by Alice Medrich
Tasting Notes by Alice Medrich
Very dark, slightly reddish color.
Tart, fruity aroma with a rich undertone of chocolate.
The bar is good looking and well tempered with a good sharp snap when bitten or broken. It melts evenly and very smoothly on the palate, releasing flavor immediately.
I love the fruity flavors of this distinctive chocolate. Flavors of cherry, dried fruit, and wine enhance the rich base chocolate flavor. A hint of grass, a little citrus acidity and a touch of astringency at the end make for a long lasting finish. Cook with this chocolate by all means, but don't forget to nibble italone or with toasted almonds. I use this chocolate in the simplest elegant chocolate desserts in order to highlight the flavor characteristics of the chocolate itself.
Dark reddish brown.
Aroma is earthy and rich. This chocolate has a good snap when bitten or broken and melts as smooth as silk on the palate.
This is the second 70 percent chocolate offered in the club. It is very bittersweet with a rich earthy, almost vegetal undertone balanced with winey notes, a little citrus, soft tannens and hint of tea and spice. I like the tart astringency, and flavor that lingers and stays on the palate. This is a more austere chocolate, much earthier,less feminine and floral than the Scharffen Berger, with more low notes to the flavor and a faint nuance of licorish at the very end.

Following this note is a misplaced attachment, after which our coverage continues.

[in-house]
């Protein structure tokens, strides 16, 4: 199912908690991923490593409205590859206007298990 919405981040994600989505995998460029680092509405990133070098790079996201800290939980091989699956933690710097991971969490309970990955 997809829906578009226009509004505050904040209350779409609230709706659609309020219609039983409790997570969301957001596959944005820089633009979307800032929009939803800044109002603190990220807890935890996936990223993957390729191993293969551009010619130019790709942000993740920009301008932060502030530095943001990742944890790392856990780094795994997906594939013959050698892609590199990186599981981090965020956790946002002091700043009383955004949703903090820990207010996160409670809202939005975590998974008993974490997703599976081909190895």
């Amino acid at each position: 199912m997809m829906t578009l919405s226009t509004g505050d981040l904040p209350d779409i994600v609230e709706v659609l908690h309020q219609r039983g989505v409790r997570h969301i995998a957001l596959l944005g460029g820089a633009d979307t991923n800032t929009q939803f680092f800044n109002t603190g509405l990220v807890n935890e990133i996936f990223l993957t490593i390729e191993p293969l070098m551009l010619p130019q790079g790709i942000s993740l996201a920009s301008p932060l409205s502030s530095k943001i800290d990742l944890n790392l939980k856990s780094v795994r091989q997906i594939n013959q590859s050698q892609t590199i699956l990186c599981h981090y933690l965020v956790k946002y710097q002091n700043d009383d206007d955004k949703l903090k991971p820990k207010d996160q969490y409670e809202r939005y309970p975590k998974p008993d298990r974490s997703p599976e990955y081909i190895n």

Notes From The Chocolatier: Valrhona Chocolate
Valrhona Chocolate, imported from the Rhone Valley in France, is widely recognized as the finest chocolate maker in the world. Valrhona sets the standards in chocolate making supremacy for all other manufacturers. Valrhona chocolates are made from Grand Cru cocoa beans—from single-origin cocoa beans. That is, Valrhona selects cocoa beans from plantations that meet only the highest standards of quality. Valrhona employs a panel of twelve experts that meets each day to guarantee the consistency and excellence of the chocolates. Valrhona makes some of the world's most expensive—and deservedly so—chocolates.
Chocolates (November 1998)
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This page created 2001 and modified December 2009